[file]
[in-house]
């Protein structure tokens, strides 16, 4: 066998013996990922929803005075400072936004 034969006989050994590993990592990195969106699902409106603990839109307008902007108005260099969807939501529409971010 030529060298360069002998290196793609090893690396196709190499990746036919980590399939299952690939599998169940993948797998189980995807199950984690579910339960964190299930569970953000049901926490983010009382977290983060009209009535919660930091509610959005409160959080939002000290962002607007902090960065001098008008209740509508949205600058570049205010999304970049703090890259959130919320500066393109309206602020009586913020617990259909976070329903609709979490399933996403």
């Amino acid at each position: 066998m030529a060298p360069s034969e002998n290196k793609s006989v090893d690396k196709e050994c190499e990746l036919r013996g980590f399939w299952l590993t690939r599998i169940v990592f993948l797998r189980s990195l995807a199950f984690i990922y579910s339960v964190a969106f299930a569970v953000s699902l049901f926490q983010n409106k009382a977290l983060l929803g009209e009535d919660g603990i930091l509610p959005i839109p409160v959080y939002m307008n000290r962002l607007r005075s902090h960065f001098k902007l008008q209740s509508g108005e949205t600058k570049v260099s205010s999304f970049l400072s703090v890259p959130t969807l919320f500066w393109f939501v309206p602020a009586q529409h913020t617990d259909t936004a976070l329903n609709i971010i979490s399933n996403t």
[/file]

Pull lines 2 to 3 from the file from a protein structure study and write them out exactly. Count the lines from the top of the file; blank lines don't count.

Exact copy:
């Protein structure tokens, strides 16, 4: 066998013996990922929803005075400072936004 034969006989050994590993990592990195969106699902409106603990839109307008902007108005260099969807939501529409971010 030529060298360069002998290196793609090893690396196709190499990746036919980590399939299952690939599998169940993948797998189980995807199950984690579910339960964190299930569970953000049901926490983010009382977290983060009209009535919660930091509610959005409160959080939002000290962002607007902090960065001098008008209740509508949205600058570049205010999304970049703090890259959130919320500066393109309206602020009586913020617990259909976070329903609709979490399933996403």
């Amino acid at each position: 066998m030529a060298p360069s034969e002998n290196k793609s006989v090893d690396k196709e050994c190499e990746l036919r013996g980590f399939w299952l590993t690939r599998i169940v990592f993948l797998r189980s990195l995807a199950f984690i990922y579910s339960v964190a969106f299930a569970v953000s699902l049901f926490q983010n409106k009382a977290l983060l929803g009209e009535d919660g603990i930091l509610p959005i839109p409160v959080y939002m307008n000290r962002l607007r005075s902090h960065f001098k902007l008008q209740s509508g108005e949205t600058k570049v260099s205010s999304f970049l400072s703090v890259p959130t969807l919320f500066w393109f939501v309206p602020a009586q529409h913020t617990d259909t936004a976070l329903n609709i971010i979490s399933n996403t």